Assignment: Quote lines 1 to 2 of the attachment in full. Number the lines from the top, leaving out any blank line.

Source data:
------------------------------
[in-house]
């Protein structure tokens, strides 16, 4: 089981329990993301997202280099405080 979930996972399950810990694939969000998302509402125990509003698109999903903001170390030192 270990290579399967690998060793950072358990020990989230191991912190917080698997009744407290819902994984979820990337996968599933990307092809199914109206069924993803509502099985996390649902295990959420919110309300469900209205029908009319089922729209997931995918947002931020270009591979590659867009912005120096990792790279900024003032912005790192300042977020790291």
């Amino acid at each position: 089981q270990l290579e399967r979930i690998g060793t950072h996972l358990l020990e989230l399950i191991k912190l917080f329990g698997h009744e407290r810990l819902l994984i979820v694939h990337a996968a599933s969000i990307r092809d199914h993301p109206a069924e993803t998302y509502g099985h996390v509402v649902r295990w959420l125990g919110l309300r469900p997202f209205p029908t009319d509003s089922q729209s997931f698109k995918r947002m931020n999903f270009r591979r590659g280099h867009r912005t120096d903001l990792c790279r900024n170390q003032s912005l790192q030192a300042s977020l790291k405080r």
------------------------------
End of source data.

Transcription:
[in-house]
């Protein structure tokens, strides 16, 4: 089981329990993301997202280099405080 979930996972399950810990694939969000998302509402125990509003698109999903903001170390030192 270990290579399967690998060793950072358990020990989230191991912190917080698997009744407290819902994984979820990337996968599933990307092809199914109206069924993803509502099985996390649902295990959420919110309300469900209205029908009319089922729209997931995918947002931020270009591979590659867009912005120096990792790279900024003032912005790192300042977020790291």